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    Ode to the West Wind

    by Percy Bysshe Shelley
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    O wild West Wind, thou breath of Autumn's being,
    Thou, from whose unseen presence the leaves dead
    Are driven, like ghosts from an enchanter fleeing,
    Yellow, and black, and pale, and hectic red,
    Pestilence-stricken multitudes: O thou,
    Who chariotest to their dark wintry bed
    The winged seeds, where they lie cold and low,
    Each like a corpse within its grave, until
    Thine azure sister of the Spring shall blow
    Her clarion o'er the dreaming earth, and fill
    (Driving sweet buds like flocks to feed in air)
    With living hues and odours plain and hill:
    Wild Spirit, which art moving everywhere;
    Destroyer and preserver; hear, O hear!

    Thou on whose stream, 'mid the steep sky's commotion,
    Loose clouds like earth's decaying leaves are shed,
    Shook from the tangled boughs of heaven and ocean,
    Angels of rain and lightning; there are spread
    On the blue surface of thine airy surge,
    Like the bright hair uplifted from the head
    Of some fierce Maenad, even from the dim verge
    Of the horizon to the zenith's height -
    The locks of the approaching storm. Thou dirge
    Of the dying year, to which this closing night
    Will be the dome of a vast sepulchre,
    Vaulted with all thy congregated might
    Of vapours, from whose solid atmosphere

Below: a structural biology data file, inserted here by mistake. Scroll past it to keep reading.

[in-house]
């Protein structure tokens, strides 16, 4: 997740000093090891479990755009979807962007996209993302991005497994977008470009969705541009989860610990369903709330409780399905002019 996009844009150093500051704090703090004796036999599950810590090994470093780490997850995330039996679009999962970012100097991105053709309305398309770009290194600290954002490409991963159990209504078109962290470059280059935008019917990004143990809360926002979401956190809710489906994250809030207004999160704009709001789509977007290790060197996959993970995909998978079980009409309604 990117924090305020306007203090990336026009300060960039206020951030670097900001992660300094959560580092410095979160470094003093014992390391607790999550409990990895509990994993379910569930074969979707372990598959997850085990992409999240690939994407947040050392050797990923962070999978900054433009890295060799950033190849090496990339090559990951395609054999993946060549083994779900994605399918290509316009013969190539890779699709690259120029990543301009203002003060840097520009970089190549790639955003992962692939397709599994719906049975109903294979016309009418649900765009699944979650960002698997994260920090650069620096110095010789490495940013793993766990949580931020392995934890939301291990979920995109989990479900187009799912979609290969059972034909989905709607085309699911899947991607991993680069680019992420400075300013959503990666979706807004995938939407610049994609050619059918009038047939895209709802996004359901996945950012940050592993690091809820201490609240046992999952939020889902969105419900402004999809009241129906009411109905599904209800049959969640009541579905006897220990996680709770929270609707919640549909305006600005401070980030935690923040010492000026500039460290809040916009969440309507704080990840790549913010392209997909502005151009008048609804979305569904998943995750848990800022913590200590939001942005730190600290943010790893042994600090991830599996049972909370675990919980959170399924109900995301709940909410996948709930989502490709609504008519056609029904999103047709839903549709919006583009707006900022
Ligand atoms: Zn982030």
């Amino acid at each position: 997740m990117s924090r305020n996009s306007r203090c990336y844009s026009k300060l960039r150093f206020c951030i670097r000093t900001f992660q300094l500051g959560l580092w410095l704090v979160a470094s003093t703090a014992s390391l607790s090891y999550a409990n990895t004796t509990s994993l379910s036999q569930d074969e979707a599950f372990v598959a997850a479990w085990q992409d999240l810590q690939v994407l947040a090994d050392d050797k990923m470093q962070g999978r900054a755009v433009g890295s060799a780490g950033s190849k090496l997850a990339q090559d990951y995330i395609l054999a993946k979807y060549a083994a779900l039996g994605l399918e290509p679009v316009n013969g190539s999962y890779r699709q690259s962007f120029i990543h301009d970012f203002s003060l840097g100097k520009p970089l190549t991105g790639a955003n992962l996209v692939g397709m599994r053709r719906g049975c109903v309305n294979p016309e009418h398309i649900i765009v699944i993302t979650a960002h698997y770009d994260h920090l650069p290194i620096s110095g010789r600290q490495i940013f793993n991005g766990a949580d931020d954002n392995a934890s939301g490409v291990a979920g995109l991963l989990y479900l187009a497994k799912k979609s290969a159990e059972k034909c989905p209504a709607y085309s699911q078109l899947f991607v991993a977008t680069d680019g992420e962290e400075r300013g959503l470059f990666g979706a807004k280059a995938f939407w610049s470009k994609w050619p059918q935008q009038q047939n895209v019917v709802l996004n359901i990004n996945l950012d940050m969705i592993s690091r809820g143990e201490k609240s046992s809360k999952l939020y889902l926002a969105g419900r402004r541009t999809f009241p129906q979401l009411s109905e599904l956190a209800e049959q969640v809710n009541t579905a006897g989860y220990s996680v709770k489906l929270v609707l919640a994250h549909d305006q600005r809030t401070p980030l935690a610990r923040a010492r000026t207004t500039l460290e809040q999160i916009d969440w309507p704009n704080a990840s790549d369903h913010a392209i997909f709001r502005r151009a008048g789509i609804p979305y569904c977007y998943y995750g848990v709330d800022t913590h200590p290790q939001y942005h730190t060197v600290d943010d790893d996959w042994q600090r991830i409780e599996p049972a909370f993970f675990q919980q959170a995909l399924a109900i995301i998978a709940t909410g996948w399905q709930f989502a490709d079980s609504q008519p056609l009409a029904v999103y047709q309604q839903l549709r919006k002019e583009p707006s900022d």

Black rain, and fire, and hail, will burst: O hear!

    Thou who didst waken from his summer dreams,
    The blue Mediterranean, where he lay,
    Lulled by the coil of his crystalline streams,
    Beside a pumice isle in Baiae's bay,
    And saw in sleep old palaces and towers
    Quivering within the wave's intenser day,
    All overgrown with azure moss and flowers
    So sweet, the sense faints picturing them! Thou
    For whose path the Atlantic's level powers
    Cleave themselves into chasms, while far below
    The sea-blooms and the oozy woods which wear
    The sapless foliage of the ocean, know
    Thy voice, and suddenly grow grey with fear,
    And tremble and despoil themselves: O hear!

    If I were a dead leaf thou mightest bear;
    If I were a swift cloud to fly with thee;
    A wave to pant beneath thy power, and share
    The impulse of thy strength, only less free
    Than thou, O uncontrollable! If even
    I were as in my boyhood, and could be
    The comrade of thy wanderings over heaven,
    As then, when to outstrip the skiey speed
    Scarce seemed a vision, I would ne'er have striven
    As thus with thee in prayer in my sore need.
    O, lift me as a wave, a leaf, a cloud!
    I fall upon the thorns of life! I bleed!
    A heavy weight of hours has chained and bowed
    One too like thee: tameless, and swift, and proud.

    Make me thy lyre, even as the forest is:
    What if my leaves are falling like its own!
    The tumult of thy mighty harmonies
    Will take from both a deep autumnal tone,
    Sweet though in sadness. Be thou, Spirit fierce,
    My spirit! be thou me, impetuous one!
    Drive my dead thoughts over the universe
    Like withered leaves, to quicken a new birth;
    And, by the incantation of this verse,
    Scatter, as from an unextinguished hearth
    Ashes and sparks, my words among mankind!
    Be through my lips to unawakened earth
    The trumpet of a prophecy! O Wind,
    If Winter comes, can Spring be far behind?
    If you're writing a Ode to the West Wind essay and need some advice, post your Percy Bysshe Shelley essay question on our Facebook page where fellow bookworms are always glad to help!

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